28th February –  North side of the quarry going north/east. They bumped into lion hunting or following a herd of buff and turned around and walked down the Nyanyana to come across spoor of a lioness with 3 small cubs. When asked how large the cub spoor was the patrol and ranger indicated spoor size by clumping  the finger tips of one hand together to indicate size of spoor. They were obviously fairly young.

Initial patrols south of the main road were disappointing regards the lack of impala near the shore line area.  It looks like they have migrated a bit into the interior due to available water and food and it’s been good to see numerous herds of 20 to 30 at various points inland.
A few lion are here in a wide area and do not pose a threat as long as they don’t pick up wire snares or get injured in some way. The small herd of eland that moved here in February have been seen and have a small calf.

Not one buff spoor has been seen south of the main rd. This is natural though as they are well north of the main rd at the moment.

KAWFT has been providing dry goods to informers that assist with illegal activities eg: Poaching, Wood chopping and Charcoal making, Sand and Gravel collection
These dry goods are also issued when a quick reaction to illegal activities is required.

We have a list below of Dry Goods required. If anyone can help with these either supplying 1 or more items from the list or donating towards us purchasing these goods, please contact us.

If you are out doing your grocery shopping and feel you can afford and help with any one or more of these items, pop it/them in your trolley and contact us – we will arrange either a drop off point or collection.

All dry goods will be kept in a refrigerator or freezer to ensure they remain in good condition.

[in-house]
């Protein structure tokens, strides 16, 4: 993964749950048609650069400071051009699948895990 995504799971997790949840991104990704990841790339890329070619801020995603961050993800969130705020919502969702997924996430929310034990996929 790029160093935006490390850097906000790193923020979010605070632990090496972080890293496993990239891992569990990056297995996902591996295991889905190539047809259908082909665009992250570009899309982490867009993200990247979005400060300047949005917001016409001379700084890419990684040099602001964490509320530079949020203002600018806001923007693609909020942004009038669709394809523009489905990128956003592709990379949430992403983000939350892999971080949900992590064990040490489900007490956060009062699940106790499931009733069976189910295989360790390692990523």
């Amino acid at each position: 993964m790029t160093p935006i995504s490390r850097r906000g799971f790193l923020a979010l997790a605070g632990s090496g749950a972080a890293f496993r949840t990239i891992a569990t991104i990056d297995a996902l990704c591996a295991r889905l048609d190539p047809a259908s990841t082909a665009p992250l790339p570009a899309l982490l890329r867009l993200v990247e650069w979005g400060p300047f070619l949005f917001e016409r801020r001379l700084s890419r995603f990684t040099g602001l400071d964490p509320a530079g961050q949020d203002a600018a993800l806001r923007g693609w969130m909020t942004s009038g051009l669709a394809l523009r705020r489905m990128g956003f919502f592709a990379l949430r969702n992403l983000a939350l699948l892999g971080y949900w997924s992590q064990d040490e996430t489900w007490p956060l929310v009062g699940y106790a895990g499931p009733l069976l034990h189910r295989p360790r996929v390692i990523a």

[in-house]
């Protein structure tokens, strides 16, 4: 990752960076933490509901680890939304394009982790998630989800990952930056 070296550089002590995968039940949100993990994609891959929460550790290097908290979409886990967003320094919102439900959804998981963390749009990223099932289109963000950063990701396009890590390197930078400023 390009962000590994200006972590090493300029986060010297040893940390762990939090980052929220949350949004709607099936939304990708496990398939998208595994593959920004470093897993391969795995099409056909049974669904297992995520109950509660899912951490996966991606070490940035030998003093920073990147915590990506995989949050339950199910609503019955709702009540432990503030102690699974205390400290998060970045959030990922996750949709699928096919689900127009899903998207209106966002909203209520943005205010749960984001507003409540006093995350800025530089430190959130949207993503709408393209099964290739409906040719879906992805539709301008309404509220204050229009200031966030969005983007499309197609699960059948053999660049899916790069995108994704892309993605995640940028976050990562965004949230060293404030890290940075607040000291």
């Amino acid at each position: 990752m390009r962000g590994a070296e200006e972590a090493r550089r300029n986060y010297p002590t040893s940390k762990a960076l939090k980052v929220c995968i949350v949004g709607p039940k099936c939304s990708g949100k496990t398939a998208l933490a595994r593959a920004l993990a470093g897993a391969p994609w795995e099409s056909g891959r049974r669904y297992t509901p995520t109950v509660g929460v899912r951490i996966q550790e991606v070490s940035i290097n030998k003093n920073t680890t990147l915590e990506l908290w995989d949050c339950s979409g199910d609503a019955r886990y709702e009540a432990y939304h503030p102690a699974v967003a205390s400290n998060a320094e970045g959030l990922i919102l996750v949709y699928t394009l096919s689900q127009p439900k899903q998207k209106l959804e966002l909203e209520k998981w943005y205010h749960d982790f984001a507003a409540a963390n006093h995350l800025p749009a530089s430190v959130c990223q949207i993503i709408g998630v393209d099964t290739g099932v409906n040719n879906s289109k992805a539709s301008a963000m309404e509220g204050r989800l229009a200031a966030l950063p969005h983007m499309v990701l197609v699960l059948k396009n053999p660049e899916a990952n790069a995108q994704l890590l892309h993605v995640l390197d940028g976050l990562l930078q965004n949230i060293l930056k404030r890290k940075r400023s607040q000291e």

We appeal to ALL Kariba Kapenta Operators to please make a donation of Dried Kapenta 250g to 5kgs. If you feel you would like to give a once off donation of kapenta of a few KG’s, we will hand it over to a Kapenta Operator that has agreed to hold the quantity for us and then draw off it as required.  This will ensure fresh kapenta is issued and free up space to hold the other dry goods.
•    Dried Kapenta
•    Rice
•    Meal
•    Pkts of dried beans
•    Pkts of instant soup
•    Sugar
•    Tins of Tomatoes or Tomatoes and Onions
•    Powdered milk
•    Tea

This will not be a one off plea but an ongoing part of KAWFT’s work to help fight  the various forms of Poaching with YOUR HELP.

Antelope Island.

The Buffalo are in very good condition all things considered. One calf was born in early January bringing the total to 16 from 15. Another two are heavily pregnant and should calve late March or early April.  A 4th will calve in June July. This should be good news but it is not as Antelope Island cannot hold a lot of Wildlife with its mainly rocky outlay and very little food

For any donations, help offer, more info, or information on injured animals please contact :
Phone numbers Cavan Warren 0772 690 9150772 690 915 – KARIBA Nick Grant 0772 607 2140772 607 214 – HARARE Debbie Ottman Land Home 061 2342 Work 2764  Cell 0773 996 4870773 996 487– KARIBA
Sonya Mc Master Land Home 061 2488 Cell 0772 874 3520772 874 352Kariba Facebook

African proverb –  If you think you are too small to make a difference, you have never spent the night with a mosquito

The greatness of a nation and its moral progress can be judged by the way it treats its animals – Mahatma Ghandi